The Child Sex Offenders Around You: What Prevention Steps Can You Take?

Police arrest a 54-year-old ballet instructor on suspicion of multiple counts of child molestation.

According to the county deputy, a female student under 14 years of age reported that the ballet instructor had sexually assaulted her multiple times.

At the time of the instructor's arrest, he had been teaching at a school for the performing arts in Daly City, California for the past eight years.

Parents of children enrolled at the school were in disbelief. One in particular spoke of how much her daughter loves the school and that the students had "great" teachers. Stephen Ellison and Jean Elle, "Bay Area Ballet Instructor Arrested on Child Molestation Charges,", (Jan. 29, 2018).

Commentary and Checklist

Nearly 700,000 children are abused in the U.S. every year. Approximately 90 percent of child sexual abuse victims know the perpetrator in some way because the offender is a family member or teacher, coach, youth group leader, pastor, or other mentor.

Safe adults must be vigilant as to the behaviors of every adult in children’s lives. Too often, a respected coach or teacher takes advantage of his or her position of respect in the community and uses it to have private access to children.

To help prevent child sexual abuse, whose who work with or around children, as well as parents, should be aware of the following:

  • Sexual abuse is a crime and will not be tolerated.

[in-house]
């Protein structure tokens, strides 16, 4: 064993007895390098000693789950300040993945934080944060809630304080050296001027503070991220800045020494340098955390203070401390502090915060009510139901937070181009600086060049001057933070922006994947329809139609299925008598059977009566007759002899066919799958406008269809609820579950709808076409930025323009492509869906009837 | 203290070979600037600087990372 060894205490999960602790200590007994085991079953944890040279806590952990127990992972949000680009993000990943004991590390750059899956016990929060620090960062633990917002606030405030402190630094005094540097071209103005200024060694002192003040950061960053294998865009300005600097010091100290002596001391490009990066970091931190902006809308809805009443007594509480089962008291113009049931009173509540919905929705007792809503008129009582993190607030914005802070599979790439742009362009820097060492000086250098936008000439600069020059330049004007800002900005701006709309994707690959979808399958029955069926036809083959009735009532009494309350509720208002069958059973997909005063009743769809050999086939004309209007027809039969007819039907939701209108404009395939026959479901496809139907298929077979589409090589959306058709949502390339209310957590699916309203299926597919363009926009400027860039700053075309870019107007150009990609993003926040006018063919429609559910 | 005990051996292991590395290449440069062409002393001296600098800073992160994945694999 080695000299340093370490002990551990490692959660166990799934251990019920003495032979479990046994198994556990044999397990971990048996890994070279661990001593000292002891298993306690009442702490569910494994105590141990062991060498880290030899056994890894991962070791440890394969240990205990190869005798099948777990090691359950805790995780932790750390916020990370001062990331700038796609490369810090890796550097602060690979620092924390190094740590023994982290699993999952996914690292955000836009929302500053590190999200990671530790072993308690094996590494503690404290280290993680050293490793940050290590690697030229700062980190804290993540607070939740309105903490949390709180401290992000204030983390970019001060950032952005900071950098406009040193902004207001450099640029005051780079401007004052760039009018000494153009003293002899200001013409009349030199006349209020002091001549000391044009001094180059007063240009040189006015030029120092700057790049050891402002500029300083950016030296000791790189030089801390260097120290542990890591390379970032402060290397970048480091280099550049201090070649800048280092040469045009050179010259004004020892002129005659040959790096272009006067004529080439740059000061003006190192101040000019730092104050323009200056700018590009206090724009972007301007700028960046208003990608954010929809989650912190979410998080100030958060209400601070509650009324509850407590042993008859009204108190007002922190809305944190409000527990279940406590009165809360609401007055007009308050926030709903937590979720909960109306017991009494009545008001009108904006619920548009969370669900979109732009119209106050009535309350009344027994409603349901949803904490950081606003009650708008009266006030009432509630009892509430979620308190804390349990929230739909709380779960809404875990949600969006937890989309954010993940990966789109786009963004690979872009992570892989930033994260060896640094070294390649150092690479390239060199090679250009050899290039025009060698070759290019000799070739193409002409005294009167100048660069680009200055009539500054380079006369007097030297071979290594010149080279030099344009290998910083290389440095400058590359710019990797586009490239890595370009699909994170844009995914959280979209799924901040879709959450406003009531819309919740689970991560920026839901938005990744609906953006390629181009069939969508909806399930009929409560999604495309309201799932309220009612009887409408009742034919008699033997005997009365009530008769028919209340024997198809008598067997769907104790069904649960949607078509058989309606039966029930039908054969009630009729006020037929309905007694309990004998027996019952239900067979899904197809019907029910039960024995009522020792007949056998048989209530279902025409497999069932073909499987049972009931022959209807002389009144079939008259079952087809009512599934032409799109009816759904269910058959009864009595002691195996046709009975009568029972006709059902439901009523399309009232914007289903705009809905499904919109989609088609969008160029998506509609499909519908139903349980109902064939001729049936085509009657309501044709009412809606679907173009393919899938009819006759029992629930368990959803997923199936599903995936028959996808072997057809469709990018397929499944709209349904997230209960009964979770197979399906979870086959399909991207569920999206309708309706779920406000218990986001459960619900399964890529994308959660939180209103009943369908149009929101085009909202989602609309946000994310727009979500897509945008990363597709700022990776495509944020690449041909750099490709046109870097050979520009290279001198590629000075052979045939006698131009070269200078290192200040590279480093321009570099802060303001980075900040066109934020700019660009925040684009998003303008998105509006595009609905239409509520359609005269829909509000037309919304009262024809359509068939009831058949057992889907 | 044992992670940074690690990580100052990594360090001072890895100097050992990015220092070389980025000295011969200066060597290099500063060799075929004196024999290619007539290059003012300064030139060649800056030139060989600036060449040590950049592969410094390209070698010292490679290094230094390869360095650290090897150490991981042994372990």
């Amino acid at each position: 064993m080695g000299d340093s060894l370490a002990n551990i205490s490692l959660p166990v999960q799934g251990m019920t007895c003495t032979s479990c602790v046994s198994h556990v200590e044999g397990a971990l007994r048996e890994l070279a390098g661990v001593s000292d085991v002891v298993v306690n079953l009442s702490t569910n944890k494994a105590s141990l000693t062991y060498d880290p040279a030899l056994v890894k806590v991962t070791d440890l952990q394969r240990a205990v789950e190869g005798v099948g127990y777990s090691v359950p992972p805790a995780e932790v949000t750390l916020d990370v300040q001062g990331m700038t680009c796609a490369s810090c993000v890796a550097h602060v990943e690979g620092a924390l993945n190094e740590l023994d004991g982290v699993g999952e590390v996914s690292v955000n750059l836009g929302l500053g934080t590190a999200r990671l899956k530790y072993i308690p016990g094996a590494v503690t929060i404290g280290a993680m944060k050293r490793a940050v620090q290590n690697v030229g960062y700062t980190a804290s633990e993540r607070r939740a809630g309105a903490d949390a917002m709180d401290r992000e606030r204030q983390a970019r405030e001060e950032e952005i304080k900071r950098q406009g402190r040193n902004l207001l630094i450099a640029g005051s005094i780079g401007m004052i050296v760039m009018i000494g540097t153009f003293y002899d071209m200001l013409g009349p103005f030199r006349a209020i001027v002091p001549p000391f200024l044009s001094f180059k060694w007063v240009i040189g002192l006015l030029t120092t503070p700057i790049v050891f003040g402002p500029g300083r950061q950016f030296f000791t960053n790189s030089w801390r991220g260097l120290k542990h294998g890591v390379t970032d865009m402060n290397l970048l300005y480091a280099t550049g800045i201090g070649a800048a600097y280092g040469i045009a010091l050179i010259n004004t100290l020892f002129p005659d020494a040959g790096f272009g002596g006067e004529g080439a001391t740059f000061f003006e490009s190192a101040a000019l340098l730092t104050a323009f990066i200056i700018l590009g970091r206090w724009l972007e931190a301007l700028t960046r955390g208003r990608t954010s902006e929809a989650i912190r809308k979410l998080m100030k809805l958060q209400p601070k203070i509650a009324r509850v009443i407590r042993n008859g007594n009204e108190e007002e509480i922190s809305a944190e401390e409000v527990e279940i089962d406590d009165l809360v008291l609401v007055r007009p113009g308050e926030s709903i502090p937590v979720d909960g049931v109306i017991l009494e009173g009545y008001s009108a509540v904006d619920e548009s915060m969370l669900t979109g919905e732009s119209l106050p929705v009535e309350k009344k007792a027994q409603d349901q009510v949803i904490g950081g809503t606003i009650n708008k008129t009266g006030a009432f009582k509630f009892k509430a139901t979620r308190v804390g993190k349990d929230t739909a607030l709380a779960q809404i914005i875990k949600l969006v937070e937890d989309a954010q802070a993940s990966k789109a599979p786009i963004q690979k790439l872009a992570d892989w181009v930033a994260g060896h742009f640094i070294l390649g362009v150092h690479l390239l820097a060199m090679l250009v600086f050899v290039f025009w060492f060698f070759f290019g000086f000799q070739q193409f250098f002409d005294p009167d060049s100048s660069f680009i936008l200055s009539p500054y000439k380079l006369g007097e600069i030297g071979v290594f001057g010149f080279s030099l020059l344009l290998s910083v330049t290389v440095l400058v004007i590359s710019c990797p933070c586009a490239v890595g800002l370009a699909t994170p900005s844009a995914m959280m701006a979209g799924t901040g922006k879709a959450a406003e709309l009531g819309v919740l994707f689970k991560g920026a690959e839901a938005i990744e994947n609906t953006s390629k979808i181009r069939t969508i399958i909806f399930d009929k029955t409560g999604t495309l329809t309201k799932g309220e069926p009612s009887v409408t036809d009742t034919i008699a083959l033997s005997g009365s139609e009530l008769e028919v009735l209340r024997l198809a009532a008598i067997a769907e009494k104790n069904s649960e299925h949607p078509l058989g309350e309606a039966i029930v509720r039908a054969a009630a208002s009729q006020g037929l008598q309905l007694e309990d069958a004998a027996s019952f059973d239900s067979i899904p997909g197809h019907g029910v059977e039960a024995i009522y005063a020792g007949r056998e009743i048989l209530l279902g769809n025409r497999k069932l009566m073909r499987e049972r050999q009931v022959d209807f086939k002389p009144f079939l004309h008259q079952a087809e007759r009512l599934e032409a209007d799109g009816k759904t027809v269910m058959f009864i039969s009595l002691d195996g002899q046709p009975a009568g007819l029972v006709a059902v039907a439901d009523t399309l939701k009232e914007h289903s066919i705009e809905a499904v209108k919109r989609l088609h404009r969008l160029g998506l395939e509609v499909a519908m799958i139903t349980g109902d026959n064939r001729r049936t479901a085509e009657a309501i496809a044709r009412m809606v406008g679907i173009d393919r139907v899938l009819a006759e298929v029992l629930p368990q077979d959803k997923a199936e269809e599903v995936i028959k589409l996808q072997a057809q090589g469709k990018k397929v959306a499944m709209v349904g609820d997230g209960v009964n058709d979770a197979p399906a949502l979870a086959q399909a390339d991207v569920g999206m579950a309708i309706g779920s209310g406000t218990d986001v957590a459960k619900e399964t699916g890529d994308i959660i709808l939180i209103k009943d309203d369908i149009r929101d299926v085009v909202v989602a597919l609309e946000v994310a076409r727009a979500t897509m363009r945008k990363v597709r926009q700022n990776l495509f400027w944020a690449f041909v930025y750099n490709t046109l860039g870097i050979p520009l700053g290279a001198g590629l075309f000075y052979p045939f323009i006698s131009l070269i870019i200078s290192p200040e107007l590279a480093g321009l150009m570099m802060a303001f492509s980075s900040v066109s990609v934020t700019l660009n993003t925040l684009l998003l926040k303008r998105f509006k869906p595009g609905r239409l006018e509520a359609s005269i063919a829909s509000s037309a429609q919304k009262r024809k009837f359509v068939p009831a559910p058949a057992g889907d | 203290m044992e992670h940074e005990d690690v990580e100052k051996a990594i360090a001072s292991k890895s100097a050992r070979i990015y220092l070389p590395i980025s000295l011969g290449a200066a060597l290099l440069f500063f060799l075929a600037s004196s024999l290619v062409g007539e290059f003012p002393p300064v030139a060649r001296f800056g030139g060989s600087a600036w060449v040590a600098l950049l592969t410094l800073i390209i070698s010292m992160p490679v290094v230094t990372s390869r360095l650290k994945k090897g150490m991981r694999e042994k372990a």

• Everyone should be vigilant as to the behaviors of everyone in the organization and community.
  • Prohibit one-on-one, private interactions between adults and children. If private interactions must take place, they must be done in a location that would permit anyone to observe the conduct or interject themselves without notice.
  • Specify what types of communication are appropriate between adults and children.
  • Prohibit employees from showing favoritism, including providing gifts to, or spending more time with, a student or certain students.
  • Train everyone who interacts with children on your organization's behalf as to what constitutes child sexual abuse and their duty to report it.
  • Do not allow adults working with children in a building to be in a door with the room locked. Use room doors with windows so that passersby can see into the room at all times. Consider an "open access" policy.
  • Landscape the physical premises so that all areas are visible and there are no concealed places where perpetrators could carry out abuse.
  • Watch for inappropriate interactions between children and take immediate action to stop any peer-to-peer sexual abuse or harassment.
  • Document all monitoring activities, any inappropriate behavior witnessed, and follow-up actions.
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